U.S. Crop Harvests Could Suffer with Climate Change
Future harvests of wheat, soybeans and corn could drop by 22 to 49 percent, mostly due to water stress
Shifting climate patterns in North America could hit U.S. crop production hard, possibly even halving the production of corn by the end of the century, a new study finds.
The scarcity of water could be influenced by other consequences of climate change, like changes in precipitation patterns, as well as socio-economic factors like a higher demand for food, growth of the hydropower sector and population increase, said Erwan Monier, a principal research scientist with the Massachusetts Institute of Technology's Department of Earth, Atmospheric and Planetary Sciences.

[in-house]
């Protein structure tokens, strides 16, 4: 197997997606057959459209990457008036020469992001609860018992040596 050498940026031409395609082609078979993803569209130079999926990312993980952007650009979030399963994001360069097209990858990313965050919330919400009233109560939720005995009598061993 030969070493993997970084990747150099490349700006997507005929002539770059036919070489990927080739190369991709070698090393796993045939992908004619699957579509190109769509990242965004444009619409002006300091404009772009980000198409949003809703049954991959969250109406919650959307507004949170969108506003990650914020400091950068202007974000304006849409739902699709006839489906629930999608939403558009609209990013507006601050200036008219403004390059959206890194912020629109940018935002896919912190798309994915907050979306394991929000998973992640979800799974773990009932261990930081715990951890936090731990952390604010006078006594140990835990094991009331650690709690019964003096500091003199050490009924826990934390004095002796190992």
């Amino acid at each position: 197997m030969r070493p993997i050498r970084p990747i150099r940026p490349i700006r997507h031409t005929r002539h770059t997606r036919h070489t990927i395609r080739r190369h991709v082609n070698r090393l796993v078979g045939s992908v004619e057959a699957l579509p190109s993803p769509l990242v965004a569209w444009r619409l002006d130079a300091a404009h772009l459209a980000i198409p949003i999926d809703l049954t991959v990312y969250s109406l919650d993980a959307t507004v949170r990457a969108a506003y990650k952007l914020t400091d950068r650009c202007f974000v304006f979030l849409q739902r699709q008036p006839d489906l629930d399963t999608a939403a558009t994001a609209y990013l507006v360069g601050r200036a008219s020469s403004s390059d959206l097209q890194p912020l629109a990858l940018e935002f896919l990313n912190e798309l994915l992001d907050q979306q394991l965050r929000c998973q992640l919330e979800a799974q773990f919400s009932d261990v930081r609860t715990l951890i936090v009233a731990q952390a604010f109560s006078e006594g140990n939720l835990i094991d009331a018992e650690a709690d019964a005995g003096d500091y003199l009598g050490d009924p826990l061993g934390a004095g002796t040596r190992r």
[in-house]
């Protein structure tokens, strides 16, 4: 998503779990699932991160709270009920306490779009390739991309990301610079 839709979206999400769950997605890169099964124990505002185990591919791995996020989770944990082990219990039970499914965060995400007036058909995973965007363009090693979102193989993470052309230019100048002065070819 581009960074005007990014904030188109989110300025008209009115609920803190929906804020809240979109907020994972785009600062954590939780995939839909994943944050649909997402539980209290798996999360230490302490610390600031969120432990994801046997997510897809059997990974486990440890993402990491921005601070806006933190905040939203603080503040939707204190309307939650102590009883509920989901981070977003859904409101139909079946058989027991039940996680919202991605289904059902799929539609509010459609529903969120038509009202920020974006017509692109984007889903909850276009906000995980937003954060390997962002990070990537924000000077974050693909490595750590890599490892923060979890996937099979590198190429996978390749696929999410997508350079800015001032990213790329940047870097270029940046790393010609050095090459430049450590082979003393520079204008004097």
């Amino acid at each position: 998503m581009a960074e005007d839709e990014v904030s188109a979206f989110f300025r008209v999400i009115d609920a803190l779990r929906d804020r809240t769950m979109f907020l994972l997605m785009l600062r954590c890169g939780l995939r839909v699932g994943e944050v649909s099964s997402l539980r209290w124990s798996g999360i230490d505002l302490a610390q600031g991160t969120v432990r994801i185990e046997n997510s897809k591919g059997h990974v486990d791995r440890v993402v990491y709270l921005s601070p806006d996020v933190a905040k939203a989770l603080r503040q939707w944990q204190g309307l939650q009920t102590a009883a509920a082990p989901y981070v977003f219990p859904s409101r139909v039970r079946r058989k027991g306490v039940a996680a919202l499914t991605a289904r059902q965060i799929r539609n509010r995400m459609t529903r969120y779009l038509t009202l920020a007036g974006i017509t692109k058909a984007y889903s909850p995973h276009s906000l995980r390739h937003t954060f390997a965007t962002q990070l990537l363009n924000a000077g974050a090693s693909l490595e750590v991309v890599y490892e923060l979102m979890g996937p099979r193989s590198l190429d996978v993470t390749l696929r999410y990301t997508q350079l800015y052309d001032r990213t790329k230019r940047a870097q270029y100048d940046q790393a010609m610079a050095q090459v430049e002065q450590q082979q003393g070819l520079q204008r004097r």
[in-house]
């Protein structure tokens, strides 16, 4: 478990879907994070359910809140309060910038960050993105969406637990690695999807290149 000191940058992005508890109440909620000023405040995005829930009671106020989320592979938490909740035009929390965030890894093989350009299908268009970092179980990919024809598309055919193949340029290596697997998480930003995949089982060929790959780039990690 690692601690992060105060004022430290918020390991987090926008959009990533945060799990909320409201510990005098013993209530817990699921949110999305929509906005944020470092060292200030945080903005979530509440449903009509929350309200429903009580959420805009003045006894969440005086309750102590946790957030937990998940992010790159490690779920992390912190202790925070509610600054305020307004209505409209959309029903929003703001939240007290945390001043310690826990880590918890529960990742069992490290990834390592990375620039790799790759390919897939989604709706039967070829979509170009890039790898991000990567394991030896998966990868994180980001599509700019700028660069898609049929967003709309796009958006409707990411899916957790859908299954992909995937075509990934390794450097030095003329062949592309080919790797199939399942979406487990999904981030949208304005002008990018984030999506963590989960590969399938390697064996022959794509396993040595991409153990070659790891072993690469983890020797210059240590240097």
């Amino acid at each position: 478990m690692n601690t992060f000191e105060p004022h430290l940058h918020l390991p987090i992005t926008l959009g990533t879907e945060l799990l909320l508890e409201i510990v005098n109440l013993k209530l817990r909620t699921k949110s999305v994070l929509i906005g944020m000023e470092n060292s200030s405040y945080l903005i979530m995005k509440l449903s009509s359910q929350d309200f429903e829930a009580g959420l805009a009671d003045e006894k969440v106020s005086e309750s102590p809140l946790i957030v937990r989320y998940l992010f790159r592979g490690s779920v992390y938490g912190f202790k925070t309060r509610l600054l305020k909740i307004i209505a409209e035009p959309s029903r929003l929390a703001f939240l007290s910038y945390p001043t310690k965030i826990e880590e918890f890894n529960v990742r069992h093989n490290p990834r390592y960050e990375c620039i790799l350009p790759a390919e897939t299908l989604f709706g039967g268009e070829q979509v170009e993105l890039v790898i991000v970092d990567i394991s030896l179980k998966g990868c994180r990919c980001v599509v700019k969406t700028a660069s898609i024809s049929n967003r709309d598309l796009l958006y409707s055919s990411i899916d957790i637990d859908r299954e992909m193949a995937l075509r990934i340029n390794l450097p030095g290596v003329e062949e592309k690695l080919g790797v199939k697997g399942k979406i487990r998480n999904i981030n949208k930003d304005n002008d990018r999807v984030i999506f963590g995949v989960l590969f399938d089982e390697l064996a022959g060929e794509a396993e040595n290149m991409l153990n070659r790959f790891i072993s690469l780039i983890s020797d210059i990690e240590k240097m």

"If there's no more water available for irrigation, the question becomes what would farmers do—they would either have to rely on rain-fed crops or move to a location where there's enough water for irrigation. If they shift to rain-fed crop management, there's going to be a significant decline in yield," he said.
Source: Scientific American
Also covered by: E&E News, "U.S. crop harvests to 'suffer' with climate change"